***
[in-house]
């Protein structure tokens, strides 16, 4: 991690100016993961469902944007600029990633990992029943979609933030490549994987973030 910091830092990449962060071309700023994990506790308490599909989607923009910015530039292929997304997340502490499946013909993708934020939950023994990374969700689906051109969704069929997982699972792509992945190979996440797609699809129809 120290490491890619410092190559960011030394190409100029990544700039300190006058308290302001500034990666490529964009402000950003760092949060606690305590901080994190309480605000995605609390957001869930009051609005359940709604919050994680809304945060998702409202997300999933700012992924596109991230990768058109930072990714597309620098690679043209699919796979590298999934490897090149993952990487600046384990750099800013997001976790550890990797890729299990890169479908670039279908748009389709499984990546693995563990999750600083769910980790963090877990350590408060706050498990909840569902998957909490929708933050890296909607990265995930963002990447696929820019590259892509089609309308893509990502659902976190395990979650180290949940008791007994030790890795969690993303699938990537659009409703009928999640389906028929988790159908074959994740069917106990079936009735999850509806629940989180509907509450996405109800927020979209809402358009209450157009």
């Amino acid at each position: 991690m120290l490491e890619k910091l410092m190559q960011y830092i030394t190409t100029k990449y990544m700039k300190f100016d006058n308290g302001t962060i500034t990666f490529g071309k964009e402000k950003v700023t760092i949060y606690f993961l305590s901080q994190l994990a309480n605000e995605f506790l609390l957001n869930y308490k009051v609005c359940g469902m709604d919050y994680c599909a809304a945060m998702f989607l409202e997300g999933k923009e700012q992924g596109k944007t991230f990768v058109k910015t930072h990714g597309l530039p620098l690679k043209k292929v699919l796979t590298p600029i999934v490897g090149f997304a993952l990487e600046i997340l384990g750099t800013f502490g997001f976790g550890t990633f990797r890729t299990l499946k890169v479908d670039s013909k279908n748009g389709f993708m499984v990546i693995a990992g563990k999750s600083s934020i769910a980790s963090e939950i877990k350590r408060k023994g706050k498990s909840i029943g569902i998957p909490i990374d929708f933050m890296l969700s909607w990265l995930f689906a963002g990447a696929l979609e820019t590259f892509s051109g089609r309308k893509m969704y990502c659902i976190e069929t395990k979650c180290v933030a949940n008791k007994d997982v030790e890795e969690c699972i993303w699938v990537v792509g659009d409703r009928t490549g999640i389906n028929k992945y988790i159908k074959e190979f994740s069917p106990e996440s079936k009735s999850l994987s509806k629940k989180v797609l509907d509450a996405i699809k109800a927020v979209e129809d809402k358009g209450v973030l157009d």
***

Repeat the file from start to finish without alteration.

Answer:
[in-house]
């Protein structure tokens, strides 16, 4: 991690100016993961469902944007600029990633990992029943979609933030490549994987973030 910091830092990449962060071309700023994990506790308490599909989607923009910015530039292929997304997340502490499946013909993708934020939950023994990374969700689906051109969704069929997982699972792509992945190979996440797609699809129809 120290490491890619410092190559960011030394190409100029990544700039300190006058308290302001500034990666490529964009402000950003760092949060606690305590901080994190309480605000995605609390957001869930009051609005359940709604919050994680809304945060998702409202997300999933700012992924596109991230990768058109930072990714597309620098690679043209699919796979590298999934490897090149993952990487600046384990750099800013997001976790550890990797890729299990890169479908670039279908748009389709499984990546693995563990999750600083769910980790963090877990350590408060706050498990909840569902998957909490929708933050890296909607990265995930963002990447696929820019590259892509089609309308893509990502659902976190395990979650180290949940008791007994030790890795969690993303699938990537659009409703009928999640389906028929988790159908074959994740069917106990079936009735999850509806629940989180509907509450996405109800927020979209809402358009209450157009």
């Amino acid at each position: 991690m120290l490491e890619k910091l410092m190559q960011y830092i030394t190409t100029k990449y990544m700039k300190f100016d006058n308290g302001t962060i500034t990666f490529g071309k964009e402000k950003v700023t760092i949060y606690f993961l305590s901080q994190l994990a309480n605000e995605f506790l609390l957001n869930y308490k009051v609005c359940g469902m709604d919050y994680c599909a809304a945060m998702f989607l409202e997300g999933k923009e700012q992924g596109k944007t991230f990768v058109k910015t930072h990714g597309l530039p620098l690679k043209k292929v699919l796979t590298p600029i999934v490897g090149f997304a993952l990487e600046i997340l384990g750099t800013f502490g997001f976790g550890t990633f990797r890729t299990l499946k890169v479908d670039s013909k279908n748009g389709f993708m499984v990546i693995a990992g563990k999750s600083s934020i769910a980790s963090e939950i877990k350590r408060k023994g706050k498990s909840i029943g569902i998957p909490i990374d929708f933050m890296l969700s909607w990265l995930f689906a963002g990447a696929l979609e820019t590259f892509s051109g089609r309308k893509m969704y990502c659902i976190e069929t395990k979650c180290v933030a949940n008791k007994d997982v030790e890795e969690c699972i993303w699938v990537v792509g659009d409703r009928t490549g999640i389906n028929k992945y988790i159908k074959e190979f994740s069917p106990e996440s079936k009735s999850l994987s509806k629940k989180v797609l509907d509450a996405i699809k109800a927020v979209e129809d809402k358009g209450v973030l157009d």